Art is a very powerful legacy
The latest in our lecture series in honour of the late Matthew Wrigley, a founding partner of the firm, began on a sunny evening at Harewood House.
Clients and professional advisors from Yorkshire and beyond, and members of Matthew's family, gathered in The Long Gallery at Harewood to hear an expert panel of speakers discussing the lifecycle of art collections in association with Christie's. The audience of 135 guests was treated to the experiences and opinions from Ruth Cornett (Director, Heritage and Taxation, Christie’s UK), Jonathan Ruffer (Art Collector and Founder of the Auckland Project), Orlando Rock (Chairman, Christie’s UK and Burghley House Preservation Trust) and Jane Marriott (Trust Director, Harewood House Trust) with the discussion chaired by Sylvie Nunn (Partner, Charities Department, Wrigleys).
There was an introduction from newly appointed Wrigleys Managing Partner, Marie-Louise Hamilton, and The Rt Hon David Lascelles, Earl of Harewood. Following the talk, the audience admired and enjoyed the art collection of Harewood House. The house has long been known for its collection ranging from Chippendale furniture, Renaissance masterpieces to more modern works even encompassing Princess Mary's collection of miniature owl.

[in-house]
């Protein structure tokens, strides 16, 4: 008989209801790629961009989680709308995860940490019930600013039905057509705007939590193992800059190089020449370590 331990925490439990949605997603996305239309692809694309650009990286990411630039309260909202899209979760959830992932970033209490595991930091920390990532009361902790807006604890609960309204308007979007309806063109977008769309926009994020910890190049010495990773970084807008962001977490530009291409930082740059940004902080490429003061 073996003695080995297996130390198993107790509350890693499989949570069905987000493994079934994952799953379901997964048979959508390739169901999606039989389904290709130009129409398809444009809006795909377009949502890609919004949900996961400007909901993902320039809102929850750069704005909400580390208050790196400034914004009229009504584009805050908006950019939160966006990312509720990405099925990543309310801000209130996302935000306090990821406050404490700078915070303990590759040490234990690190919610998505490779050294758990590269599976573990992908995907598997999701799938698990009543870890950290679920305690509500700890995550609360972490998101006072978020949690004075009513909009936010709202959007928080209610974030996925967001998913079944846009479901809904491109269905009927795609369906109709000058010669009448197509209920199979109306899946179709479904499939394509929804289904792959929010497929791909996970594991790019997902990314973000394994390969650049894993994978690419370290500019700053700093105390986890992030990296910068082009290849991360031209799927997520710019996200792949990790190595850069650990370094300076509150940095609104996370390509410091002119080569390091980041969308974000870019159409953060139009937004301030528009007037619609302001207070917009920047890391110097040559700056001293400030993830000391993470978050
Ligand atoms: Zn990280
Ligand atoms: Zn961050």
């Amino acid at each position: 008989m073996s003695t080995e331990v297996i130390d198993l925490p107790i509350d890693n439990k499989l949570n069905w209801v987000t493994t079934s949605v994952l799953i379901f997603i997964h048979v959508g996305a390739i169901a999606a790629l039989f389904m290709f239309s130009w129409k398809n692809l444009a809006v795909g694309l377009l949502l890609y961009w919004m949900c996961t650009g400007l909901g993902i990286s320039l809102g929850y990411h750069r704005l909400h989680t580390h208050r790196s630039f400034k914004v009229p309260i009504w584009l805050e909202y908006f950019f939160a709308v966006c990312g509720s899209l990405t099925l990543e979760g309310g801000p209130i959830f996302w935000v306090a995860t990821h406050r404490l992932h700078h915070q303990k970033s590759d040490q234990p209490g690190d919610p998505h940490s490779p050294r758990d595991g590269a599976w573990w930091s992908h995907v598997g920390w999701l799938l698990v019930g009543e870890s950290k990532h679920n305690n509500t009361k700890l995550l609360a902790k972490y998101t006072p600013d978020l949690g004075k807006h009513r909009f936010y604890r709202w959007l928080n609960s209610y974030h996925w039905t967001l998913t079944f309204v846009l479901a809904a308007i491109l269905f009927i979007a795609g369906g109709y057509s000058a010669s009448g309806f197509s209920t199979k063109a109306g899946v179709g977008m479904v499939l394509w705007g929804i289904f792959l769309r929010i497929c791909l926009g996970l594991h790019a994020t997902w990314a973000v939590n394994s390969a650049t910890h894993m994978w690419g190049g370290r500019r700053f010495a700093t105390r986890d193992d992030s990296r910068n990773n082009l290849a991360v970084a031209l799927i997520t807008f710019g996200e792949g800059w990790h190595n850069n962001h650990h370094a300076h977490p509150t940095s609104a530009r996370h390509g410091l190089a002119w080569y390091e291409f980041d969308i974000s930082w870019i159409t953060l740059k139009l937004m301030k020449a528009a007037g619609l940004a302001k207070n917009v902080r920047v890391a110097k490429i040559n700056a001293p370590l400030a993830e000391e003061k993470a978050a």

The panel discussed the typical lifecycle of a collection through the three stages. Learning to look, where each panel member discussed what sparked their interest in art; ownership, stewardship and caring for collections; and finally with legacy and passing on the assets.
When in comes to "building a legacy", Ruth Cornett explains that in some unique cases "acceptance in lieu" has become an alternative method to pay inheritance tax by gifting important works of art to the nation. Notably, Wrigleys and Christie's recently negotiated an acceptance in lieu in situ arrangement to keep a set of Chippendale pier tables and mirrors in the Music Room within Harewood House, while were allocated to the V&A.
The inspirational message from the panel was that even those with a small budget can create a beautiful and personal collection if you are "determined and passionate", with patron schemes being recommended as a way to get started and support up-and-coming artists. Jane Marriott said "the curious, those not afraid to do something different and take the journey all the way, will make the adventure more stimulating."